After the rain subsided, they went inside and washed the mud off their skin and clothes. A few nymphs started a fire in the hearth and they all laid around it drying off and warming up. She hugged her knees, trying to keep her feelings trapped inside her chest and stomach.
The nymphs gossiped and told stories, Demeter even participated, but that night Persephone noticed that her smile never reached her eyes. As for Persephone, she kept quiet, listening to the left over rain patter against the roof.
For the next week, she did not wander away from the nymphs as her mother wanted. But when they were not looking, she glanced to the forest and heard the rushing of the river that marked her mother's boundary.
She knew for certain her mother would never let her leave. Her mother would not allow her the decision at all. She didn't really know if she wanted to leave, but all she knew was that there was more to the universe than what she could see from her mother's corner of earth.
She had never left this garden. The trees felt like massive, impenetrable walls, caging her in. She planned her escape, the second week after the incident. Although, her mother did let up a bit on some of her rules, allowing Persephone to observe the weather whenever it came. But one rule remained, stay within the boundary. She was watched night and day, though Demeter tried to conceal this fact.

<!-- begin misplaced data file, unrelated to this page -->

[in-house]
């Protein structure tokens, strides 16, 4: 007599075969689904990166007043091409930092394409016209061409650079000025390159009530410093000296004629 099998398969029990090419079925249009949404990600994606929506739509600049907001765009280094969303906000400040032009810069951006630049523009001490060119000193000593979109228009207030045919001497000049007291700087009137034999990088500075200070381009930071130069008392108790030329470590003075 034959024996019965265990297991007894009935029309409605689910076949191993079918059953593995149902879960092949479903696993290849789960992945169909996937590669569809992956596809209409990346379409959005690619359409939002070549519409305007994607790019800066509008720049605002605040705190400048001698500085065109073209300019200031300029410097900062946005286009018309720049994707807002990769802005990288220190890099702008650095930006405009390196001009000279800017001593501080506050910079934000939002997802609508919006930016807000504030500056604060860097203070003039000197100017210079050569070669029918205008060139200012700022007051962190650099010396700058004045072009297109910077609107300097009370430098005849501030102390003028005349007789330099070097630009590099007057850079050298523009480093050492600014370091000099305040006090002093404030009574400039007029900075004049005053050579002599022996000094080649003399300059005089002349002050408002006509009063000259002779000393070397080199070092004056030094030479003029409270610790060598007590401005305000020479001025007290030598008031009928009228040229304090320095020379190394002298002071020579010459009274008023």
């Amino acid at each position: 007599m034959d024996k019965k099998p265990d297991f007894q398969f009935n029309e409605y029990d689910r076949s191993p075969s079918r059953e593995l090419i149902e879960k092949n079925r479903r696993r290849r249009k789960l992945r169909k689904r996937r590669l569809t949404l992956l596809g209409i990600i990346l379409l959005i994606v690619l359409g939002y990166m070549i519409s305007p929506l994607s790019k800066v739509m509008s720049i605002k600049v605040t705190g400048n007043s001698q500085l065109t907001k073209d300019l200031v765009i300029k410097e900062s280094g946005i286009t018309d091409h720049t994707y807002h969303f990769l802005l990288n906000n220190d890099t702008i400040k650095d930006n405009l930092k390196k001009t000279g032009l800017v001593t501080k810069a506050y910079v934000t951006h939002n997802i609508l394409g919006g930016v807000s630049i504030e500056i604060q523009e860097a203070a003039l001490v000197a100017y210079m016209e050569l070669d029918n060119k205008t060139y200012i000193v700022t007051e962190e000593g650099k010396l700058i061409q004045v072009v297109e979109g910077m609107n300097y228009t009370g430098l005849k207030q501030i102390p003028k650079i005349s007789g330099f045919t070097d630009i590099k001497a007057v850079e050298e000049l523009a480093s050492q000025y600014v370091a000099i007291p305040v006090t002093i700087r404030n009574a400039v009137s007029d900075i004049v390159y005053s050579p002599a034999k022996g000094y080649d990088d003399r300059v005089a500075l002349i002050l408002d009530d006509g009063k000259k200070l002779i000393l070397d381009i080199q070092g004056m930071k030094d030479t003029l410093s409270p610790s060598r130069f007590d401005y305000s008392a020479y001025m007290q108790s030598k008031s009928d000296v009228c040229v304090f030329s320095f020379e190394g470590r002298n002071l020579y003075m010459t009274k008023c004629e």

She felt more like a prisoner than a daughter. Soon, the only thoughts that plagued her were of escape, hopefully, to Mount Olympus to meet her father. All she needed was a way to get there.
Though both her parents were gods, Persephone was not immortal. Like many of the children of the gods, she was to earn her immortality or marry a God. Above all, she was not a decision-maker in the realms of the gods, her fate seemed determined by a higher being than she. She ran a risk of becoming a pawn of Zeus, but she hoped for the best and prayed that Hera would not kill her immediately.
Because of her status she, herself, unescorted could not travel to Olympus. She knew of someone who could, and might even help her, if she managed to get his attention. Helios.